Cool Britannia (sort of): the British thread 2019



  • PuzzlerPuzzler Shipmate
    Not drunk or drowning, as such, but on one trip, with the church youth group, an inexperienced person at the tiller managed to get the boat stuck on the sill at the back of a lock. As the water level dropped, the boat was at quite a sharp angle.
    I was out helping with the locks, and my baby son was in a carrycot in the cabin. Fortunately disaster was quickly averted by raising the water level.
    One of the group said she didn’t know what to do with the baby and wondered whether she should throw him out. So glad she didn’t!
  • A nasty situation - it's not unknown for boats to be completely sunk within a lock!
  • !!! I had no idea that was possible. What an informative thread.
  • In other news, we've actually put the heating on for an hour as I was frozen. On the other hand, our bedroom window is cracked open as I sleep better in cool environment.
  • FirenzeFirenze Shipmate, Host Emeritus
    The late Frank Muir wrote that the great advantage of narrow-boat holidays, which he loved,

    I remember him telling one of the stories on My Word involving a canal holiday. The premise was that, having gone for some shopping, he found himself on the opposite bank to his boat. His first thought was to dig a hole in the bank to let the water out. His second, to swim across, like the legendary Greek lover braving the Hellespont. Neither idea works out. (For overseas listeners, this was a gentle kind of literary quiz, on which the two captains had to provide an explanation 'of a well-known phrase or saying' - cue absurd, meandering narrative). So: Neither a burrower nor a Leander be
  • PigletPiglet All Saints Host, Circus Host
    edited August 2019
    No canal-boats for me - the only sailing I've done was on the ferry to Orkney and back.

    The wedding went off very nicely; the ceremony was secular (Humanist) and rather boring - the officiant read a very long account of the bride and groom's courtship, which I thought was rather unnecessary. However, our new great-nephew made his opinion known by letting out a fart of Biblical proportions, causing mass hysterics in everyone close enough to hear it. As my sister put it, "my daughter is the only bride to be upstaged by a farting baby".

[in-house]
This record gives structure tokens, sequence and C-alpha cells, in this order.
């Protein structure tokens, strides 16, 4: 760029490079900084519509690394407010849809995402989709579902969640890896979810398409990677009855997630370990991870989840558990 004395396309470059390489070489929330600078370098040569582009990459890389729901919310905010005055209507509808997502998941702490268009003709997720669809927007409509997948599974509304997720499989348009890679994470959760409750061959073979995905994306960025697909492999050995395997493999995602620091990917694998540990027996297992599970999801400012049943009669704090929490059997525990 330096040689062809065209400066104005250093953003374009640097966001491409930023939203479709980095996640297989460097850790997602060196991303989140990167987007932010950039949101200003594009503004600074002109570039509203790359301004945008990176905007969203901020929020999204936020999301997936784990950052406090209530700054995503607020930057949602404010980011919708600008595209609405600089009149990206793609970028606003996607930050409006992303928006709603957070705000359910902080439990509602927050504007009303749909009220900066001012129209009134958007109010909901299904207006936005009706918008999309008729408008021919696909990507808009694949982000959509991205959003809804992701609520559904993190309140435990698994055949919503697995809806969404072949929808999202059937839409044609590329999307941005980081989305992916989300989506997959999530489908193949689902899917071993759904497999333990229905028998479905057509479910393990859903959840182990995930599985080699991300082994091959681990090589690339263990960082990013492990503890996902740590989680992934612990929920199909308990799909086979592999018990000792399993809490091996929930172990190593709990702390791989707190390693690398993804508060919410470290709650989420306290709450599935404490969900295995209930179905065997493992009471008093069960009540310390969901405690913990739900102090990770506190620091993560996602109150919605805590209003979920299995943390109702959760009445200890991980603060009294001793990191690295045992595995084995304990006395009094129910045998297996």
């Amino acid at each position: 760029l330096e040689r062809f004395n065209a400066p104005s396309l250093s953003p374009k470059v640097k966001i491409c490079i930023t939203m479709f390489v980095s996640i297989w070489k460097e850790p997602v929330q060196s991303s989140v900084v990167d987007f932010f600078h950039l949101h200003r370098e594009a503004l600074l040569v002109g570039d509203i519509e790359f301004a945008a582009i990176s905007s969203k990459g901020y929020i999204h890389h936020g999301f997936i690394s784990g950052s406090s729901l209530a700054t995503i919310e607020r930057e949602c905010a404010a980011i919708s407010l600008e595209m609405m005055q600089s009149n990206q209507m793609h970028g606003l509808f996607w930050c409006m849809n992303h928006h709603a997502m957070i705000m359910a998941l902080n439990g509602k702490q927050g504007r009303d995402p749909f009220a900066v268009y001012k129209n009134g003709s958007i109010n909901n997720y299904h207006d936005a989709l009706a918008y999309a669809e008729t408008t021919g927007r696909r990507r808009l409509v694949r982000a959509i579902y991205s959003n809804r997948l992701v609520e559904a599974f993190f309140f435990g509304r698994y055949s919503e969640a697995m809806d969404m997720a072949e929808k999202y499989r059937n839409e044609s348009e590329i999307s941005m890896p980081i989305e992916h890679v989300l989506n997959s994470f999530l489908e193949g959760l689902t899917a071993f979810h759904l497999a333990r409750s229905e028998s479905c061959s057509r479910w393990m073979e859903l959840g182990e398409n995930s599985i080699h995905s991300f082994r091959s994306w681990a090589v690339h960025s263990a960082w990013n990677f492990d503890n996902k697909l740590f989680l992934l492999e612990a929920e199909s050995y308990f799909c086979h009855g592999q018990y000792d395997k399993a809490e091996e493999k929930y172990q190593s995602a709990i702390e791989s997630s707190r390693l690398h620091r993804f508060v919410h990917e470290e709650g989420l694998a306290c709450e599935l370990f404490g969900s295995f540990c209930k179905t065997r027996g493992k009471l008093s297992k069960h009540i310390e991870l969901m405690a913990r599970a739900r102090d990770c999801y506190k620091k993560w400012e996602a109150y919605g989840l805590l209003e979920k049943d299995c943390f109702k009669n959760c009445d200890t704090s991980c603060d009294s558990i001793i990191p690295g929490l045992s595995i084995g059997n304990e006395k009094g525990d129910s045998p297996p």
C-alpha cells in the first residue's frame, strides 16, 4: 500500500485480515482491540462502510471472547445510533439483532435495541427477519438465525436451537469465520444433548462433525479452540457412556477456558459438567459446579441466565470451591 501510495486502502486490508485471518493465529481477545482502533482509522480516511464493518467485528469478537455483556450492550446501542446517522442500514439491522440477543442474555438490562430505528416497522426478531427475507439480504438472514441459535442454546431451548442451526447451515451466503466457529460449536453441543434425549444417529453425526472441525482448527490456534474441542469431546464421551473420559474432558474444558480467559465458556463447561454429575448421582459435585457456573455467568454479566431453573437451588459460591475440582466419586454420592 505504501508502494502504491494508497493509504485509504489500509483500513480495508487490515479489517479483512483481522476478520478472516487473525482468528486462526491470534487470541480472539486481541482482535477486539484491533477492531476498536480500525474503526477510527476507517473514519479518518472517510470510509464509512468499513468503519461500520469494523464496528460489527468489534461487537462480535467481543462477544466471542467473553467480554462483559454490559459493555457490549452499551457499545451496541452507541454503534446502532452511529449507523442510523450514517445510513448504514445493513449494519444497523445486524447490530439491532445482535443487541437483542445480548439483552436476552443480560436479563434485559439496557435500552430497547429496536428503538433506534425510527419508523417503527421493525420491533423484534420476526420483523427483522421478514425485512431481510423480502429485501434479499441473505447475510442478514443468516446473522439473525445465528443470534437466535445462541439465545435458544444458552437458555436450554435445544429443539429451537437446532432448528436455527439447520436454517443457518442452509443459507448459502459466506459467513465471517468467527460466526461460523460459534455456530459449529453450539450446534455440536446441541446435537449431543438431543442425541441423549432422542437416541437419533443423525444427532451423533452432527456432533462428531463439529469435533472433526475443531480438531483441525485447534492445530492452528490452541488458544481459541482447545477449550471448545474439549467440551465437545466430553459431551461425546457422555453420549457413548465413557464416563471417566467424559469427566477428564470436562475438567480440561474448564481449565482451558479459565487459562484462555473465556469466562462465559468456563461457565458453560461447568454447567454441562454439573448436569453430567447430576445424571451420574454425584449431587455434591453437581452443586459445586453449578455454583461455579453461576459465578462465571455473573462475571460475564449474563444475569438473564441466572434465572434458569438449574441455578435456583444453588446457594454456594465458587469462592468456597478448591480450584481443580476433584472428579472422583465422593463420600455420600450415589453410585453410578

Quick exit stage left ... :mrgreen:

    After the ceremony they just kept plying us with food and drink: v. nice canapes and an excellent meal, and I must have sunk enough Prosecco to float a battleship. :blush:

    Each table was adorned with a bottle of a different sort of GIN and all the ice, fruit, tonic and accoutrements to go with it, encouraging people to go round other tables and try the different sorts. Our GIN came from the Deerness Distillery in Orkney, and was very nice indeed.

    The following couple of days was occupied with catching up with various friends who live at this end of Scotland, and we're heading back over the Pond early tomorrow morning.
  • BoogieBoogie Shipmate
    We are back home from a wet walking holiday in the Yorkshire Dales, very little Internet but a nice few walks in beautiful countryside. Amazing pub food!

    We still have our visitors until Sunday. Fish pie for tea (evening meal) tonight.

  • FirenzeFirenze Shipmate, Host Emeritus
    Just yesterday I noticed that change in the air that betokens the change of season (confirmed by the CH coming on this morning).

    I have been at the other pre-autumnal occupation of booking adult ed classes from September to Christmas. Despite enrolment only opening last week, a lot of the art and craft ones are already full. I've signed up for the Botanical Drawing again - I find it very Zen to work on capturing the exact sheen on a grape. Plus a general mucking about with chalks and paper (I have low expectations but you never know).
  • Firenze wrote: »
    Just yesterday I noticed that change in the air that betokens the change of season (confirmed by the CH coming on this morning).
    Yes, we had a lovely sunny day out yesterday but we said it felt as if autumn was coming.

    Today it tipped down with rain all morning and then has been grey and chilly. No CH yet ...

  • The Ark is at present being gently heated by a small Electricackle Stove, as the Rayburn really doesn't need to be fired up for a while...

    ...but it has been a Gruesome Graham of a day, with wind, and ra*n almost non-stop. Doesn't feel quite like Autumn yet, though.

    My Old Mum died this week (IYSWIM) back in 2004, and the weather was exactly the same - windy, and wet, one day, sunny, and not too bad, the next!

  • This week and next are our family ‘birthday weeks’, four to celebrate in all. Was my Grandad’s birthday and my parents’ wedding anniversary too. I always expect this time to be hot and sunny, feels a let down to be so cool and wet in actuality.
  • Hmm. I've always thought of August as generally a rather disappointing month, weather-wise!